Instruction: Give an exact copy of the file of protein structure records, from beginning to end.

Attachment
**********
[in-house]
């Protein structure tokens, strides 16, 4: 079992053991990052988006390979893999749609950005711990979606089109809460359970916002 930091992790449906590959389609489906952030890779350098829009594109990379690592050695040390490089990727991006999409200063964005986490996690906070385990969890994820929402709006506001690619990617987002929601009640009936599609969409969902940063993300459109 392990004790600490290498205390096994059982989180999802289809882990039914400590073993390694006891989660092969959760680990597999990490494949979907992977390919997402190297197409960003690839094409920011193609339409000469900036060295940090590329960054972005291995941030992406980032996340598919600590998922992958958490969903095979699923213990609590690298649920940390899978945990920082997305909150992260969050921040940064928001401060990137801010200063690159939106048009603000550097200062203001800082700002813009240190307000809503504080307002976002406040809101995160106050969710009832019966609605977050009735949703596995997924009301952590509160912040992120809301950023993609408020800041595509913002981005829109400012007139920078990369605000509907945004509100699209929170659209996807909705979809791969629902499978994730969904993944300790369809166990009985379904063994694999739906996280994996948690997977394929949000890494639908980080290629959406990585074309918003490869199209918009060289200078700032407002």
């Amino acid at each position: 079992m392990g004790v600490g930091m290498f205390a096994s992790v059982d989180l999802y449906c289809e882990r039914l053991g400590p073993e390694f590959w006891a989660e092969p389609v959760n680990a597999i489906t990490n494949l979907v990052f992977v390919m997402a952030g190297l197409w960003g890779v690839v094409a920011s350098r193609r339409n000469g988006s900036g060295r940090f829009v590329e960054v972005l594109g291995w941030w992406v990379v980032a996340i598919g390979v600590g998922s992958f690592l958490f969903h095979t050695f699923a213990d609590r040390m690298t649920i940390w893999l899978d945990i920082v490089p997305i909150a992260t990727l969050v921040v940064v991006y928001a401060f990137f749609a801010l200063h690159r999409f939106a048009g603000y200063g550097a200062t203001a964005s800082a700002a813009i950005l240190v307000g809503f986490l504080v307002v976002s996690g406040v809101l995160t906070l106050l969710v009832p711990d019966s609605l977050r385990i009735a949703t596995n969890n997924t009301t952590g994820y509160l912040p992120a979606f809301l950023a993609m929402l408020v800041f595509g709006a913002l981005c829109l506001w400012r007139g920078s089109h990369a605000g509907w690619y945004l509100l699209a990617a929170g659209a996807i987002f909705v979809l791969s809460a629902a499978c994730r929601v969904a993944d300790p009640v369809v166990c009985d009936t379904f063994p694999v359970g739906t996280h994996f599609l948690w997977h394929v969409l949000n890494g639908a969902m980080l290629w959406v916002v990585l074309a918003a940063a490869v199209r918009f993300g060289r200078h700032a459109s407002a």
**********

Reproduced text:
[in-house]
């Protein structure tokens, strides 16, 4: 079992053991990052988006390979893999749609950005711990979606089109809460359970916002 930091992790449906590959389609489906952030890779350098829009594109990379690592050695040390490089990727991006999409200063964005986490996690906070385990969890994820929402709006506001690619990617987002929601009640009936599609969409969902940063993300459109 392990004790600490290498205390096994059982989180999802289809882990039914400590073993390694006891989660092969959760680990597999990490494949979907992977390919997402190297197409960003690839094409920011193609339409000469900036060295940090590329960054972005291995941030992406980032996340598919600590998922992958958490969903095979699923213990609590690298649920940390899978945990920082997305909150992260969050921040940064928001401060990137801010200063690159939106048009603000550097200062203001800082700002813009240190307000809503504080307002976002406040809101995160106050969710009832019966609605977050009735949703596995997924009301952590509160912040992120809301950023993609408020800041595509913002981005829109400012007139920078990369605000509907945004509100699209929170659209996807909705979809791969629902499978994730969904993944300790369809166990009985379904063994694999739906996280994996948690997977394929949000890494639908980080290629959406990585074309918003490869199209918009060289200078700032407002």
């Amino acid at each position: 079992m392990g004790v600490g930091m290498f205390a096994s992790v059982d989180l999802y449906c289809e882990r039914l053991g400590p073993e390694f590959w006891a989660e092969p389609v959760n680990a597999i489906t990490n494949l979907v990052f992977v390919m997402a952030g190297l197409w960003g890779v690839v094409a920011s350098r193609r339409n000469g988006s900036g060295r940090f829009v590329e960054v972005l594109g291995w941030w992406v990379v980032a996340i598919g390979v600590g998922s992958f690592l958490f969903h095979t050695f699923a213990d609590r040390m690298t649920i940390w893999l899978d945990i920082v490089p997305i909150a992260t990727l969050v921040v940064v991006y928001a401060f990137f749609a801010l200063h690159r999409f939106a048009g603000y200063g550097a200062t203001a964005s800082a700002a813009i950005l240190v307000g809503f986490l504080v307002v976002s996690g406040v809101l995160t906070l106050l969710v009832p711990d019966s609605l977050r385990i009735a949703t596995n969890n997924t009301t952590g994820y509160l912040p992120a979606f809301l950023a993609m929402l408020v800041f595509g709006a913002l981005c829109l506001w400012r007139g920078s089109h990369a605000g509907w690619y945004l509100l699209a990617a929170g659209a996807i987002f909705v979809l791969s809460a629902a499978c994730r929601v969904a993944d300790p009640v369809v166990c009985d009936t379904f063994p694999v359970g739906t996280h994996f599609l948690w997977h394929v969409l949000n890494g639908a969902m980080l290629w959406v916002v990585l074309a918003a940063a490869v199209r918009f993300g060289r200078h700032a459109s407002a």